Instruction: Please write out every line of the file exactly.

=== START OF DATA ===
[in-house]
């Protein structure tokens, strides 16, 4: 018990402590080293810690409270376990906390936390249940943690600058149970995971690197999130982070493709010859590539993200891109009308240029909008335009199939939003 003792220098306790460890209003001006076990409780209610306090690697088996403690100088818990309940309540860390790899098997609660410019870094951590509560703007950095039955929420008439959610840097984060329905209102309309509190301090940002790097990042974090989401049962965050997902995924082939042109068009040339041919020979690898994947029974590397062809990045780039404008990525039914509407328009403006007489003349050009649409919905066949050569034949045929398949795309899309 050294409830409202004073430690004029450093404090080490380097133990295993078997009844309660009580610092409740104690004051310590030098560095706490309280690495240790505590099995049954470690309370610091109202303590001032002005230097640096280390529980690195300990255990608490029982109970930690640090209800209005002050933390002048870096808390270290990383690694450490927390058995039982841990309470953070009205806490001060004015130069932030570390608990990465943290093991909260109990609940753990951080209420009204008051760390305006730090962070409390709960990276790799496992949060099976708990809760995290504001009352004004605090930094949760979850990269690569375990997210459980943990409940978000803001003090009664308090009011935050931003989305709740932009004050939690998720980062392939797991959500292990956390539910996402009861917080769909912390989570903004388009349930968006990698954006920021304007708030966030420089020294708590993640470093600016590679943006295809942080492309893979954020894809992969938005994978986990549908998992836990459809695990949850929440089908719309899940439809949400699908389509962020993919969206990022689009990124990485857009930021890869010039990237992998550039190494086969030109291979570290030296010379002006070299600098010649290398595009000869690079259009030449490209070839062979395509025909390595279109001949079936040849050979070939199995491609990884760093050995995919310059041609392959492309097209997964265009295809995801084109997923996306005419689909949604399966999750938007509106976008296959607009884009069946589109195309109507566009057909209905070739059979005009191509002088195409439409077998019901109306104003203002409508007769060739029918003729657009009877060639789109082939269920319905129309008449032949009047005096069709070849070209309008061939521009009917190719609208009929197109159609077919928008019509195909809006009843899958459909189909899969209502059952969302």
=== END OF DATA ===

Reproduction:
[in-house]
């Protein structure tokens, strides 16, 4: 018990402590080293810690409270376990906390936390249940943690600058149970995971690197999130982070493709010859590539993200891109009308240029909008335009199939939003 003792220098306790460890209003001006076990409780209610306090690697088996403690100088818990309940309540860390790899098997609660410019870094951590509560703007950095039955929420008439959610840097984060329905209102309309509190301090940002790097990042974090989401049962965050997902995924082939042109068009040339041919020979690898994947029974590397062809990045780039404008990525039914509407328009403006007489003349050009649409919905066949050569034949045929398949795309899309 050294409830409202004073430690004029450093404090080490380097133990295993078997009844309660009580610092409740104690004051310590030098560095706490309280690495240790505590099995049954470690309370610091109202303590001032002005230097640096280390529980690195300990255990608490029982109970930690640090209800209005002050933390002048870096808390270290990383690694450490927390058995039982841990309470953070009205806490001060004015130069932030570390608990990465943290093991909260109990609940753990951080209420009204008051760390305006730090962070409390709960990276790799496992949060099976708990809760995290504001009352004004605090930094949760979850990269690569375990997210459980943990409940978000803001003090009664308090009011935050931003989305709740932009004050939690998720980062392939797991959500292990956390539910996402009861917080769909912390989570903004388009349930968006990698954006920021304007708030966030420089020294708590993640470093600016590679943006295809942080492309893979954020894809992969938005994978986990549908998992836990459809695990949850929440089908719309899940439809949400699908389509962020993919969206990022689009990124990485857009930021890869010039990237992998550039190494086969030109291979570290030296010379002006070299600098010649290398595009000869690079259009030449490209070839062979395509025909390595279109001949079936040849050979070939199995491609990884760093050995995919310059041609392959492309097209997964265009295809995801084109997923996306005419689909949604399966999750938007509106976008296959607009884009069946589109195309109507566009057909209905070739059979005009191509002088195409439409077998019901109306104003203002409508007769060739029918003729657009009877060639789109082939269920319905129309008449032949009047005096069709070849070209309008061939521009009917190719609208009929197109159609077919928008019509195909809006009843899958459909189909899969209502059952969302």